“I found that whether I was working with individuals, couples, families or organizations, the work was inevitably about the issues of power and healing. In short, people were struggling to find peace and balance within themselves and to live and work harmoniously with each other.”
Her road map for action is based on four principles based on faith and common sense but that are also the lessons learned from experiences – her own and that of other peacebuilders whose views she shares.
“These lessons have to do with our basic unity and wholeness, our interdependence, the power of love for reconciliation, and our ability through conscious thought and action, to shape the world we live in.”
Hers is n inquiry into the practical implications of these spiritual lessons.
How do we heal ancient wounds and restore justice?. How do we ensure healthy communities?
Peace can be envisaged as having three basic aspects – the water, ice, steam analogy. The most fundamental aspect – the water stage – we could call “metaphysical” and has to do with peace as order, harmony, and unity. Then there is the “serenity” aspect, often an inner peace, which is expressed as calm, tranquillity, equanimity. This calm, however, is also a source of energy, a will to action. “For me, peace is literally a powerhouse of strength. I experience peace as a specific vibration of a dynamic state of being, which, like a song, radiates from my heart and soul.” The third aspect is that of “relationship – agreement, accord, rapport. The Spirit of Peace reminds us that these three aspects are really one.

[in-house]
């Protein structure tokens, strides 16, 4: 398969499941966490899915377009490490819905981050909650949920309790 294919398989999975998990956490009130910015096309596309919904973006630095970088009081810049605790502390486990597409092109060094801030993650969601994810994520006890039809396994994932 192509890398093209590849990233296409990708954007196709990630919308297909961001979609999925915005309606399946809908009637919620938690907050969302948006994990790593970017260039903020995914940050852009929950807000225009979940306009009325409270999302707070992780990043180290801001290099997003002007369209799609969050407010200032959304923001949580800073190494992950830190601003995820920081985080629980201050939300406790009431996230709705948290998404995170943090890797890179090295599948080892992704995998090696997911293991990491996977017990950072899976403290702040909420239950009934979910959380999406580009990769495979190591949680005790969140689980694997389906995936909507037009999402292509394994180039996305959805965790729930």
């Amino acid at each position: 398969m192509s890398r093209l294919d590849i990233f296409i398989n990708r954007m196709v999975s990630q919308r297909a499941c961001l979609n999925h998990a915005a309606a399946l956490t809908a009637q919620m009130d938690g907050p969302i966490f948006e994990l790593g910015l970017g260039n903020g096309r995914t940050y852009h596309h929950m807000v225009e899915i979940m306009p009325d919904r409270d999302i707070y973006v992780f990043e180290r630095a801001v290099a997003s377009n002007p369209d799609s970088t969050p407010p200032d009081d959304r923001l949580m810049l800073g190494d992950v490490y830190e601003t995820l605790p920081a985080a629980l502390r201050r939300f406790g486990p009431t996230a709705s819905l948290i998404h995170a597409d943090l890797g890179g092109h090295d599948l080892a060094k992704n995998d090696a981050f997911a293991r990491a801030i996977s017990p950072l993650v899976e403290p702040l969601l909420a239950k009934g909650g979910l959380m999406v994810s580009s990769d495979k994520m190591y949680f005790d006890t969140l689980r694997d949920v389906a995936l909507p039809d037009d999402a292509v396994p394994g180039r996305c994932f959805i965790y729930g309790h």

Peace as harmony, order, tranquillity is very close to the Taoist image of the Tao. As in Taoism, there are many avenues to tap into this flow of peace: music, poetry, dance, communing with nature, making love, deep relaxation, prayer and meditation.
“When we tap into that energy, we have access to vision, intuition, creativity, synergy, and the power of miracles – resources of mind, body, and spirit far beyond our day-to-day awareness. When we rest there, we are at home; we have found peace. The Spirit of Peace arises from this place. Our work, when confronted with our small-minded sense of separation, our lack of harmony, our experience of conflict, is to center home. (By ‘centering home’, I mean touching the Source within myself.)”
By touching the Source, we awaken to what we need to carry us to new levels of thought and action.
Louise Diamond deals with the shifts in vision and attitudes necessary for the Spirit of Peace to fill our lives. There are, of course, other aspects of building a peaceful society. There are often needs to build new political and economic institutions and to formulate new policies. Yet attitude change, at a deep level, is essential. Many, I believe, will find Louise Diamond’s book both very clear and profound.
(1) Louise Diamond. The Courage for Peace (Berkley, CA: Conart Press, 2000).
Rene Wadlow, President, Association of World Citizens.